Partner Voices: Turning Analytics Into Profits
In the third and final installment of this three-part series on data analytics, we get to the heart of the matter: How can digital intelligence translate to an improved bottom line? Because at the end of the day, that’s what all retailers are after. (Here are parts one and two in case you missed them.)
Today’s e-commerce landscape can aptly be described as a battlefield, with thousands of retailers (including one very big one that calls Seattle home) fighting for consumers’ wallets. So what decides who wins … and who loses? Experiences. The brands that are able to give consumers the exceptional experience they demand will win their business, and the brands that can’t won’t be around for very long. That’s the harsh reality.
Therefore, what does it take to provide consumers those exceptional experiences that will keep them coming back time and again? Knowing who they are and what they like. That’s where analytics comes into play. Having the right customer analytics strategy is essential to achieving your goal — running a profitable business.
Knowledge Drives Loyalty
Gaining deeper insights into your customers leads to happier, longer-term and more profitable relationships with them. This isn’t merely conjecture; it’s supported by data. According to a recent survey by Econsultancy and IBM, Secrets of Elite Analytics Practices, 30 percent of the respondents with strong customer journey analysis enjoy conversion rates 104 percent higher than those with less sophisticated capabilities.
The benefits of having a complete understanding of your customers’ journeys aren’t limited to conversion rate, however. Customer satisfaction and revenue growth are two additional byproducts of a strong analytics program. Case in point: those same 30 percent of respondents with strong customer journey analysis receive customer satisfaction rates that are 27 percent higher than the rest of the sample, as measured by Net Promoter Score.
Furthermore, the Econsultancy/IBM webinar cited an example where customer analytics maturity was used as a baseline to divide respondent companies into elite, average and laggard groups. Elites were defined as those organizations with strong capabilities in customer journey and struggle analysis as well as insight automation. The companies within the elite group enjoyed a revenue growth rate 19 percent higher than the rest of the sample.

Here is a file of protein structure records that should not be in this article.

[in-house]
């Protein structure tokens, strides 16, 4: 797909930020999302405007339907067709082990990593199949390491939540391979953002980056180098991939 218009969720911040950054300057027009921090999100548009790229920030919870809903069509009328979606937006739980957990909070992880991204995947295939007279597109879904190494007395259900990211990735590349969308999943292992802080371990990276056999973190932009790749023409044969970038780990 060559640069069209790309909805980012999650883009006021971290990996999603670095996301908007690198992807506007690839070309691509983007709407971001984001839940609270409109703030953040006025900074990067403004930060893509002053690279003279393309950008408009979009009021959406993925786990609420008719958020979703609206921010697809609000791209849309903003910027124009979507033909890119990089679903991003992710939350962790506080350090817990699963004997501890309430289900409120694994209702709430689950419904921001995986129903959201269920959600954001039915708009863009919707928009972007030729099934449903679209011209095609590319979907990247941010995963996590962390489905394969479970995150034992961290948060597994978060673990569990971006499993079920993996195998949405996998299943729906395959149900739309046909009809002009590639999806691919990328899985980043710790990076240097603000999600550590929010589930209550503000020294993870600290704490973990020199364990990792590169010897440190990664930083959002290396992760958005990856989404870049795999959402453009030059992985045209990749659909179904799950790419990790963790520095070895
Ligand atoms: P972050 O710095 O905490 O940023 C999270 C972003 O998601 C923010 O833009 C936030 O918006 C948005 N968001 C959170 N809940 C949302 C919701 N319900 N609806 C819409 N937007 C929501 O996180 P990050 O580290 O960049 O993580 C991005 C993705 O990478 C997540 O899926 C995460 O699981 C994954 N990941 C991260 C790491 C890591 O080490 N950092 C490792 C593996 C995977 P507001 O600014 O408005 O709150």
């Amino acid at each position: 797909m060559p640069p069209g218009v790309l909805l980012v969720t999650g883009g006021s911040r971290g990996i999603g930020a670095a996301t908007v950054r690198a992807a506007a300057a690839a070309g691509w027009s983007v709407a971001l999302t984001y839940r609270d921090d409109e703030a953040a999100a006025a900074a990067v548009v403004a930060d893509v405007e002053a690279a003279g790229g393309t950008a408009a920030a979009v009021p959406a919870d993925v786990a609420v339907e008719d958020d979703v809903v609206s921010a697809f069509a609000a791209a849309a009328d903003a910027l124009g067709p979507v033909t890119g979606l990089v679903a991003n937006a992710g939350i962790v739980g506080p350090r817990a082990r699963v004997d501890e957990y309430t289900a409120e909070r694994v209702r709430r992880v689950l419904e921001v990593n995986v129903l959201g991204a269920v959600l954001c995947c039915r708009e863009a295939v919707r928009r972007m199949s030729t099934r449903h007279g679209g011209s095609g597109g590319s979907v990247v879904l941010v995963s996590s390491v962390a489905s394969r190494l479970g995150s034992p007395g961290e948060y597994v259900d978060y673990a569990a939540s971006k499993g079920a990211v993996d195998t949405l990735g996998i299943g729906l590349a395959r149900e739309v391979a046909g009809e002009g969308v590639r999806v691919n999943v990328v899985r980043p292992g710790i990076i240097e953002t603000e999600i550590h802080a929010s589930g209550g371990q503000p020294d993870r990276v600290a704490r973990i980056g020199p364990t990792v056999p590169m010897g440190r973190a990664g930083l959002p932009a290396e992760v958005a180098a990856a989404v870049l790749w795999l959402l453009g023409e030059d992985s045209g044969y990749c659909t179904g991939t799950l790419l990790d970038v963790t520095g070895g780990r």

The Value in Easing Consumers’ Struggles
Most retailers have traditionally used analytics programs as tools to better understand customer behavior and evaluate and improve customer experiences — and wisely so. Yet if they limit the use of analytics for only those two areas, they’re missing an opportunity. The elite organizations in the report were significantly more likely than the average and laggard companies to cite “understanding where and why problems arise” — i.e., customer struggle — as a primary benefit of their ability to gain customer knowledge.
I go back to an example from part two of this series: knowing that site visitors are dropping off at the checkout page is useful information; knowing why they’re doing so is game-changing information. For example, if you see that when shipping costs are added to a customer’s order total on the checkout page it’s making them more likely to abandon their cart, you can take action on this information by including the shipping costs on the product detail page, thus avoiding any surprises when shoppers get to checkout. The data lead to an action, which lead to more conversions which, ultimately, lead to a healthier bottom line.
Sharing is Caring
Gathering, analyzing and using digital intelligence to improve the customer experience has traditionally been a task delegated to the marketing/digital team. The problem is that for most retailers, that’s where it ends. The data isn’t shared across the organization.
This is despite the fact that digital intelligence, whether it’s customer, competitor, industry, product, etc., is extremely valuable across a retailer’s organization — not just the marketing department. Those brands that are sharing data across their organizations are at a distinct advantage over those that are not.
According to the Econsultancy/IBM report, 81 percent of companies with elite analytics practices describe information sharing between teams at their organizations as highly successful. Compare that with 59 percent of laggards that admit their organizations are unsuccessful at sharing information between teams. The value in sharing data — i.e., making it accessible to all teams via a single dashboard — is clearly evident.
So why aren’t more retailers proactively sharing digital intelligence across their organizations? For most, it comes down to a lack of capability within their current analytics platform and/or a lack of trust in the people accessing the data. Don’t let these challenges stand in your way of a better understanding of your customers by all within your organization. The end result — more loyal customers, who have a higher lifetime value — is well worth it.